Story of a tower

“IT’S THE TOWN’S SYMBOL, you see”, we were told by a friendly young man whom we met by chance in a churchyard in the town of Bruton in the county of Somerset.

“Never been up there myself, even though I’ve been living in Bruton all my life,” he told us, pointing at a tall tower on the summit of a hill overlooking the town.

“Where have you come from?” he asked us. When we replied ‘London’, he commented:

“Never been there myself. Have a good evening.”

Bruton is about 120 miles southwest of central London. The tower about which we had asked the young man is square in plan, is built of neatly cut limestone blocks, has three layers of windows, and looks (from below) as if it is missing its roof. The top parts of each of the four walls are triangular, looking as if they were once the side walls of gabled roofs.

The tower that stands in Bruton’s Jubilee Park is known as ‘The Dovecote’. The hill on which it stands rises steeply from the almost level fields of the public park. Birds, mainly pigeons, could be seen perching on the edges of the four gables at the top of the tower. It stands on a square plot 65 square feet in area and is situated on land over 300 feet above sea level, to the south of the centre of Bruton. Although it is tall, I have not been able to discover its height by searching the internet. That it has lost its roof, is recorded.

The tower stands in what was a deer park of about 30 acres established in about 1545-6 by the canons of the long-since demolished nearby Bruton Abbey (whose remains can be seen in the town). The park was later enlarged and surrounded by a wall. In the 18th century, the deer were removed. However, much earlier, in the 16th or, 17th century (actual date is uncertain although some of the timber used in the construction has been dated as being felled between 1554 and 1586), the present tower was built by the Berkly family. They acquired the land after the Dissolution of the Monasteries by Henry VIII. The tower was built to be used as a ‘prospect’ or ‘look out’ tower.

In about 1780, or maybe much earlier, the tower was converted to be used as a dovecote. Inside the tower, which we could not enter, there are roosting spaces (nesting boxes) for at least 200 doves. Long ago, pigeons and doves were an important food source. They were reared for their eggs, flesh, and dung. In 1915, the National Trust (‘NT’) acquired the freehold of the tower from Sir Henry Hugh Arthur Hoare (1865-1947). Not only did Sir Henry give his tower to the NT, but also, more importantly, he also donated his family estate with its fabulous landscaped grounds at nearby Stourhead to the same organization in 1946. The Hoare family, about whom I hope to write soon, is also associated with another tower not far from Bruton, the Alfred Tower, which we have visited … but more on this anon.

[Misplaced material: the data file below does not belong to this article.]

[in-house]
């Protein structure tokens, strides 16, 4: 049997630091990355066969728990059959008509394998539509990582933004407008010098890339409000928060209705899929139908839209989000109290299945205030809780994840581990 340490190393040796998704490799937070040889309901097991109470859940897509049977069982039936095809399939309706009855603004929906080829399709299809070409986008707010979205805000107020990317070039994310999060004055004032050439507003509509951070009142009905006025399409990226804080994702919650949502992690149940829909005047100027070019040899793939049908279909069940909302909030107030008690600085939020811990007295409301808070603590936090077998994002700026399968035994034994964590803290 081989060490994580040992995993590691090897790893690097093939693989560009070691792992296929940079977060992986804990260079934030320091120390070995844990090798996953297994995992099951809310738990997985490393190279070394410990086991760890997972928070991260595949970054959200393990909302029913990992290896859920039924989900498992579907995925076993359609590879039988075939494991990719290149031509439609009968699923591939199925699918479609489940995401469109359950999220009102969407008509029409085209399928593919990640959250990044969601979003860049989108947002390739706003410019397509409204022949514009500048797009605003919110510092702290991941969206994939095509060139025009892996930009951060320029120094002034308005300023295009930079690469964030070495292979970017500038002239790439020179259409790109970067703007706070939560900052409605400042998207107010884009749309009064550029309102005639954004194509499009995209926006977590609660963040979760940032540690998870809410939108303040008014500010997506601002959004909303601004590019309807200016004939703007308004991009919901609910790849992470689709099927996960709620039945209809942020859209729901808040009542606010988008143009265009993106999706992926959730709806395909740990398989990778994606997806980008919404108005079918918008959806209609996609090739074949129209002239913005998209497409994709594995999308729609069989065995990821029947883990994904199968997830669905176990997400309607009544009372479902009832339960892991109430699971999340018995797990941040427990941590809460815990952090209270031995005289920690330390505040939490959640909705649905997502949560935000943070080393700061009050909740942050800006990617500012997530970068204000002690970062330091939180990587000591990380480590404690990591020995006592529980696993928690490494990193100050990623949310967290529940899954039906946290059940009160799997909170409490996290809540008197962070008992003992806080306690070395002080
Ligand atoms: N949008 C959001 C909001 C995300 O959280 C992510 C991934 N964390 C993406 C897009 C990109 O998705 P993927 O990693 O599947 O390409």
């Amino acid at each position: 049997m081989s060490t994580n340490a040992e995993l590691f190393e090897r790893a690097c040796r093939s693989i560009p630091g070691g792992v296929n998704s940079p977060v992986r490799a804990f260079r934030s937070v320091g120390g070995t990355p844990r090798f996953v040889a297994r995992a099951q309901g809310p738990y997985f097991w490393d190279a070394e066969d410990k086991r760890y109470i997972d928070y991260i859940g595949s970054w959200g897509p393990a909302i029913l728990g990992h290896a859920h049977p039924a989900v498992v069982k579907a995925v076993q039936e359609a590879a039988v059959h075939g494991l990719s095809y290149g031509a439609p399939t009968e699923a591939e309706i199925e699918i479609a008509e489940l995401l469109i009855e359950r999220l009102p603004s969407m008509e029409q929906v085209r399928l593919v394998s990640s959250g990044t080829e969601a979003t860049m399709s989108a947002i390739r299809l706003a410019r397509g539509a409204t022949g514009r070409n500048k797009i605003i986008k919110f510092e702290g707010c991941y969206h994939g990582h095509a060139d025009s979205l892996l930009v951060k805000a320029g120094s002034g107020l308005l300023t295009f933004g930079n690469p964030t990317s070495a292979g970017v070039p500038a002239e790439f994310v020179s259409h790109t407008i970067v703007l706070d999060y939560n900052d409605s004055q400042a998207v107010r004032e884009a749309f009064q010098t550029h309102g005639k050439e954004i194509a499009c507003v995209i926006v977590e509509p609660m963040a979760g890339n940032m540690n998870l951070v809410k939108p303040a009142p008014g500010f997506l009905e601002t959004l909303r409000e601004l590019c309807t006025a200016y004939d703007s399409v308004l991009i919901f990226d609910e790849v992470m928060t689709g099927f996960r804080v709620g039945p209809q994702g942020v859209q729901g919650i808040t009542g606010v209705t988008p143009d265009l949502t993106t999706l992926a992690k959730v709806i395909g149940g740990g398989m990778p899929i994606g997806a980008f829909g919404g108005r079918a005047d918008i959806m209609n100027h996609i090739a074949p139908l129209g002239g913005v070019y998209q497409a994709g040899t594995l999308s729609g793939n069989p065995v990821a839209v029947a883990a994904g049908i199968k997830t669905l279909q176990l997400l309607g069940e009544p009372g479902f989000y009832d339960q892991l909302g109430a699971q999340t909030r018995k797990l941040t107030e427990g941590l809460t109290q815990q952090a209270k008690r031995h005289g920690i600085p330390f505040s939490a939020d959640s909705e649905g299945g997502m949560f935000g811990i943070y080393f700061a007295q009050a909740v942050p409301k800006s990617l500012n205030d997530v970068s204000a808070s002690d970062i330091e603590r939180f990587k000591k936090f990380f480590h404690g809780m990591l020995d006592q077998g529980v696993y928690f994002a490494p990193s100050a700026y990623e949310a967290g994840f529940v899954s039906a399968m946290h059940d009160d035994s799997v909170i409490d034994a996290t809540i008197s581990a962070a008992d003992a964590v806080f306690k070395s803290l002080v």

Although we could not enter The Dovecote tower, we did one better than the young local with whom we spoke earlier; we walked up to its base.

Flying rats

pigeons

 

My late mother was awfully concerned about avoiding germs. For example, every can of food had to be washed before opening it just in case rats or mice had scampered across it in a warehouse.  Also, when we visited toilets in public places in the 1960s, we were told to put toilet paper on the seats so that we would not pick up germs that other users had left behind. Interestingly, in many public toilets nowadays, notably on aeroplanes, disposable toilet seat covers are provided. Mum would have approved of this development.

Recently while rummaging through some old photographs, I came across one of me, aged about 10, in Siena, Italy. I was kneeling on the floor feeding pigeons that had flown on to my hand. As a child, I loved doing this. My parents would buy me a paper cone filled with corn seeds. I would fill my palm with some of these, and then pigeons used to perch on my finger tips and pick up bits of corn with their beaks. I remember that the pigeon’s ‘feet’ felt quite soft. Feeding these creatures was a real treat.

Well, I was not unusual. Many people enjoy feeding birds from their hands. Today, in London’s Kensington Gardens there are flocks of green parakeets that happily feed from visitors’ hands.

The surprising thing was that my germ conscious mother permitted my sister and me to feed pigeons as described already. In New York, pigeons are known as ‘flying rats’. Pigeons are are actually less hygienic than rats and they carry mites, which irritate human skin. I cannot believe that pigeons in Italian cities in the 1960s were any cleaner than those flying about today. Had my mother been aware of the pigeons’ unsavoury lack of hygiene, feeding these creatures would have been totally forbidden to my sister and I. I am pleased that she did not realise that the dear flying rats are so filthy!